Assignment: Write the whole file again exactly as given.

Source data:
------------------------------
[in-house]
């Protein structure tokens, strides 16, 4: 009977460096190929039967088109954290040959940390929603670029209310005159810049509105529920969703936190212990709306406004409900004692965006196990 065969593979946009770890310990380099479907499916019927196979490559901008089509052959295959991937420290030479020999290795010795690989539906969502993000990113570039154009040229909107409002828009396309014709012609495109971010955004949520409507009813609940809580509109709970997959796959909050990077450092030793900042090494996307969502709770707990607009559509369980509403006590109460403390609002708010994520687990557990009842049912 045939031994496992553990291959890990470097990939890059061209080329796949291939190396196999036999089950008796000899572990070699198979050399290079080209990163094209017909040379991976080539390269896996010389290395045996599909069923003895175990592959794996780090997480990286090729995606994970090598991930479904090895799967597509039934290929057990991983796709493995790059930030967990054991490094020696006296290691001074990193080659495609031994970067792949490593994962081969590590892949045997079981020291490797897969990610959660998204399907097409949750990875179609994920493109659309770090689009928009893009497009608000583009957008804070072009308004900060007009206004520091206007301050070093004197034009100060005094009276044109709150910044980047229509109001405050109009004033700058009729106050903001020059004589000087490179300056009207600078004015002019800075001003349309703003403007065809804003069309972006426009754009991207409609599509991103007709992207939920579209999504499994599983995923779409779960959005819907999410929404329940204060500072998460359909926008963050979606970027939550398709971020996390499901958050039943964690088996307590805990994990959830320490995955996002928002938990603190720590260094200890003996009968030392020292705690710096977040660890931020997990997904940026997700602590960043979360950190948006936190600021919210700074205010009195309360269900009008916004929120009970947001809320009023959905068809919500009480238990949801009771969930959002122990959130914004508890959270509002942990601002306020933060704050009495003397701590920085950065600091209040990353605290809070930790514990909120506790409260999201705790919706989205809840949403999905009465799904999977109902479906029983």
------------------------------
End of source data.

[in-house]
């Protein structure tokens, strides 16, 4: 009977460096190929039967088109954290040959940390929603670029209310005159810049509105529920969703936190212990709306406004409900004692965006196990 065969593979946009770890310990380099479907499916019927196979490559901008089509052959295959991937420290030479020999290795010795690989539906969502993000990113570039154009040229909107409002828009396309014709012609495109971010955004949520409507009813609940809580509109709970997959796959909050990077450092030793900042090494996307969502709770707990607009559509369980509403006590109460403390609002708010994520687990557990009842049912 045939031994496992553990291959890990470097990939890059061209080329796949291939190396196999036999089950008796000899572990070699198979050399290079080209990163094209017909040379991976080539390269896996010389290395045996599909069923003895175990592959794996780090997480990286090729995606994970090598991930479904090895799967597509039934290929057990991983796709493995790059930030967990054991490094020696006296290691001074990193080659495609031994970067792949490593994962081969590590892949045997079981020291490797897969990610959660998204399907097409949750990875179609994920493109659309770090689009928009893009497009608000583009957008804070072009308004900060007009206004520091206007301050070093004197034009100060005094009276044109709150910044980047229509109001405050109009004033700058009729106050903001020059004589000087490179300056009207600078004015002019800075001003349309703003403007065809804003069309972006426009754009991207409609599509991103007709992207939920579209999504499994599983995923779409779960959005819907999410929404329940204060500072998460359909926008963050979606970027939550398709971020996390499901958050039943964690088996307590805990994990959830320490995955996002928002938990603190720590260094200890003996009968030392020292705690710096977040660890931020997990997904940026997700602590960043979360950190948006936190600021919210700074205010009195309360269900009008916004929120009970947001809320009023959905068809919500009480238990949801009771969930959002122990959130914004508890959270509002942990601002306020933060704050009495003397701590920085950065600091209040990353605290809070930790514990909120506790409260999201705790919706989205809840949403999905009465799904999977109902479906029983």